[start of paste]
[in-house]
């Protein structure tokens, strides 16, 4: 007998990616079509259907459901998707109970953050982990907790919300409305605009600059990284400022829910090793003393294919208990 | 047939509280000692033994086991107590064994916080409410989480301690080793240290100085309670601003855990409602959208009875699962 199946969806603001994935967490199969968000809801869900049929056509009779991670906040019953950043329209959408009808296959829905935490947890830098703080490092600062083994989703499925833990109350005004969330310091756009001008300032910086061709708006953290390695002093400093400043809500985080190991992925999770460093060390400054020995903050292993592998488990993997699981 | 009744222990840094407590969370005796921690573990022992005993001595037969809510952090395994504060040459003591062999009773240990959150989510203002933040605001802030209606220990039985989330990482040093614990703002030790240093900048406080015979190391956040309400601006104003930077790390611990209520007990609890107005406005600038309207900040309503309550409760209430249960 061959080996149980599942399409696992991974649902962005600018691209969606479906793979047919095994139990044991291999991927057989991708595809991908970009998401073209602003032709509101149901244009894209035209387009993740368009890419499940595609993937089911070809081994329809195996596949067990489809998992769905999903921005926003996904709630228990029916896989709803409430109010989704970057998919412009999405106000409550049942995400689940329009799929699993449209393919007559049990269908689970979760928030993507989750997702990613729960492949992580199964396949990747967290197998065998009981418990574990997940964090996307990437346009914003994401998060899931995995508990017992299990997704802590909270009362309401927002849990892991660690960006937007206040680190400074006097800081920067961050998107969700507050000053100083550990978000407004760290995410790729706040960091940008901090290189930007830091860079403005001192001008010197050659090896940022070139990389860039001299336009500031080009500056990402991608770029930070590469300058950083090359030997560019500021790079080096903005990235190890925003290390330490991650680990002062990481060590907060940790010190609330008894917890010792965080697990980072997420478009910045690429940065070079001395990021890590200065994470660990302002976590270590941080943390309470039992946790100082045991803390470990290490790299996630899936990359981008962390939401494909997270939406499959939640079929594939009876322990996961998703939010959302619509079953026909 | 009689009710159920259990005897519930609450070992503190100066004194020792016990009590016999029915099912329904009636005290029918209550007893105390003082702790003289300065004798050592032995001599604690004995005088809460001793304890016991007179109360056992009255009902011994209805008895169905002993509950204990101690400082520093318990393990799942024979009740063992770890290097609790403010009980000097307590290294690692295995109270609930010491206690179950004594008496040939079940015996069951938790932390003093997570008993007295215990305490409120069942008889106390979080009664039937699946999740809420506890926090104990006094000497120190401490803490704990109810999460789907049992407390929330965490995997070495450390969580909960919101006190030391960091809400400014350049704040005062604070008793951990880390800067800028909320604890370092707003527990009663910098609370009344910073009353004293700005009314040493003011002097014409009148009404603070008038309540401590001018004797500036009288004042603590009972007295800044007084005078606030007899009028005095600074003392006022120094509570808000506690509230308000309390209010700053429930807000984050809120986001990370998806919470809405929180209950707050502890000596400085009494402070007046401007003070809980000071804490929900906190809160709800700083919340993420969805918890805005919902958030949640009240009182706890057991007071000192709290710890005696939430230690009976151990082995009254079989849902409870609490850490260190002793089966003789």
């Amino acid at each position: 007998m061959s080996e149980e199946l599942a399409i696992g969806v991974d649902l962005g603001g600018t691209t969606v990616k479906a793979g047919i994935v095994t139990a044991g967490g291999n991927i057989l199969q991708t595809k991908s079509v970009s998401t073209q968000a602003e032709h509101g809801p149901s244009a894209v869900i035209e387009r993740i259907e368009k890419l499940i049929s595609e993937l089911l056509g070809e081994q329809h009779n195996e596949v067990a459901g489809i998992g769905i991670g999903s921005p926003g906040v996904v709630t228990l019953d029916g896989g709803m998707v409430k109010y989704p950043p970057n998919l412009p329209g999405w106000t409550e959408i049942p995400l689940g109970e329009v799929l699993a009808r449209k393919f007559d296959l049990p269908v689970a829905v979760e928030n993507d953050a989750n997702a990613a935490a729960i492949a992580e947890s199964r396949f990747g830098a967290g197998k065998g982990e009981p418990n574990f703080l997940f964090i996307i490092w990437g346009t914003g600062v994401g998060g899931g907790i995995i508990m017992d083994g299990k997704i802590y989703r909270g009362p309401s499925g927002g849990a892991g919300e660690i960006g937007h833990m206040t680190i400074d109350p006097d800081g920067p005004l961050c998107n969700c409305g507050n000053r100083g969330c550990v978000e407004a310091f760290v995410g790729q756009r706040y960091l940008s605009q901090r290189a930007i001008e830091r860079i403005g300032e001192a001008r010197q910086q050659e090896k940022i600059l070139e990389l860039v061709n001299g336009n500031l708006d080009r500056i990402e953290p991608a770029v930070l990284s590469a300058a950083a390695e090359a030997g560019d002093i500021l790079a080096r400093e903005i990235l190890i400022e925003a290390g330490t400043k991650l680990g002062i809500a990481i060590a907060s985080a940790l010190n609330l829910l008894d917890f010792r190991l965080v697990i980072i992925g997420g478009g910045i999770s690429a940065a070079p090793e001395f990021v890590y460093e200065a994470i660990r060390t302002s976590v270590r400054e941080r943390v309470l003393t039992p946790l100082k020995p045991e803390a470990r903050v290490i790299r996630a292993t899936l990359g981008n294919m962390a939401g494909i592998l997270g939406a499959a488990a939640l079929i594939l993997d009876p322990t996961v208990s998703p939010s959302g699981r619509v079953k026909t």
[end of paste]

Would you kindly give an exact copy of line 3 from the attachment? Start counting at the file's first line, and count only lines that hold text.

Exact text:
């Amino acid at each position: 007998m061959s080996e149980e199946l599942a399409i696992g969806v991974d649902l962005g603001g600018t691209t969606v990616k479906a793979g047919i994935v095994t139990a044991g967490g291999n991927i057989l199969q991708t595809k991908s079509v970009s998401t073209q968000a602003e032709h509101g809801p149901s244009a894209v869900i035209e387009r993740i259907e368009k890419l499940i049929s595609e993937l089911l056509g070809e081994q329809h009779n195996e596949v067990a459901g489809i998992g769905i991670g999903s921005p926003g906040v996904v709630t228990l019953d029916g896989g709803m998707v409430k109010y989704p950043p970057n998919l412009p329209g999405w106000t409550e959408i049942p995400l689940g109970e329009v799929l699993a009808r449209k393919f007559d296959l049990p269908v689970a829905v979760e928030n993507d953050a989750n997702a990613a935490a729960i492949a992580e947890s199964r396949f990747g830098a967290g197998k065998g982990e009981p418990n574990f703080l997940f964090i996307i490092w990437g346009t914003g600062v994401g998060g899931g907790i995995i508990m017992d083994g299990k997704i802590y989703r909270g009362p309401s499925g927002g849990a892991g919300e660690i960006g937007h833990m206040t680190i400074d109350p006097d800081g920067p005004l961050c998107n969700c409305g507050n000053r100083g969330c550990v978000e407004a310091f760290v995410g790729q756009r706040y960091l940008s605009q901090r290189a930007i001008e830091r860079i403005g300032e001192a001008r010197q910086q050659e090896k940022i600059l070139e990389l860039v061709n001299g336009n500031l708006d080009r500056i990402e953290p991608a770029v930070l990284s590469a300058a950083a390695e090359a030997g560019d002093i500021l790079a080096r400093e903005i990235l190890i400022e925003a290390g330490t400043k991650l680990g002062i809500a990481i060590a907060s985080a940790l010190n609330l829910l008894d917890f010792r190991l965080v697990i980072i992925g997420g478009g910045i999770s690429a940065a070079p090793e001395f990021v890590y460093e200065a994470i660990r060390t302002s976590v270590r400054e941080r943390v309470l003393t039992p946790l100082k020995p045991e803390a470990r903050v290490i790299r996630a292993t899936l990359g981008n294919m962390a939401g494909i592998l997270g939406a499959a488990a939640l079929i594939l993997d009876p322990t996961v208990s998703p939010s959302g699981r619509v079953k026909t």